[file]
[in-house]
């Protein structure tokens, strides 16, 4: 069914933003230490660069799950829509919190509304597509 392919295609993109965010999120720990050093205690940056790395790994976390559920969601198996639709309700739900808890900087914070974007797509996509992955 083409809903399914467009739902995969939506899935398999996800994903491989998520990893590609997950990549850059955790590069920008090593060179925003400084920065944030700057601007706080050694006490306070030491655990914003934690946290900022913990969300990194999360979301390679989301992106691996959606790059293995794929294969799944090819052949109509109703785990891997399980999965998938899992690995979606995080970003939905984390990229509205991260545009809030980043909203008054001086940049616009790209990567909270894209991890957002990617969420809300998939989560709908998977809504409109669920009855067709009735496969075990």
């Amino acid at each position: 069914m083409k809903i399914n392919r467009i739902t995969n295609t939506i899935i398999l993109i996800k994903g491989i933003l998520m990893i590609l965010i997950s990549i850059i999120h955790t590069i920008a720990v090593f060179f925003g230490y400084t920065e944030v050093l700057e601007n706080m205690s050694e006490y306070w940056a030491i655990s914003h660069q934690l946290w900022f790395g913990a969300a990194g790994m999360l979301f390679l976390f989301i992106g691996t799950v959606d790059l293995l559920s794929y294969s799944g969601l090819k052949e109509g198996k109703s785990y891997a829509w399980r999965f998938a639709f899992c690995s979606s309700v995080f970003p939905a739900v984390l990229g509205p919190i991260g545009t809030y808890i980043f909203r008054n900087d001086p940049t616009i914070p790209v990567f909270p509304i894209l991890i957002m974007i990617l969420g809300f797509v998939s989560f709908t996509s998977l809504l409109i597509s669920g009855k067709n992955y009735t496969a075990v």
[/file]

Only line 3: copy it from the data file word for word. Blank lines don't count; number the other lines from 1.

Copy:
């Amino acid at each position: 069914m083409k809903i399914n392919r467009i739902t995969n295609t939506i899935i398999l993109i996800k994903g491989i933003l998520m990893i590609l965010i997950s990549i850059i999120h955790t590069i920008a720990v090593f060179f925003g230490y400084t920065e944030v050093l700057e601007n706080m205690s050694e006490y306070w940056a030491i655990s914003h660069q934690l946290w900022f790395g913990a969300a990194g790994m999360l979301f390679l976390f989301i992106g691996t799950v959606d790059l293995l559920s794929y294969s799944g969601l090819k052949e109509g198996k109703s785990y891997a829509w399980r999965f998938a639709f899992c690995s979606s309700v995080f970003p939905a739900v984390l990229g509205p919190i991260g545009t809030y808890i980043f909203r008054n900087d001086p940049t616009i914070p790209v990567f909270p509304i894209l991890i957002m974007i990617l969420g809300f797509v998939s989560f709908t996509s998977l809504l409109i597509s669920g009855k067709n992955y009735t496969a075990v």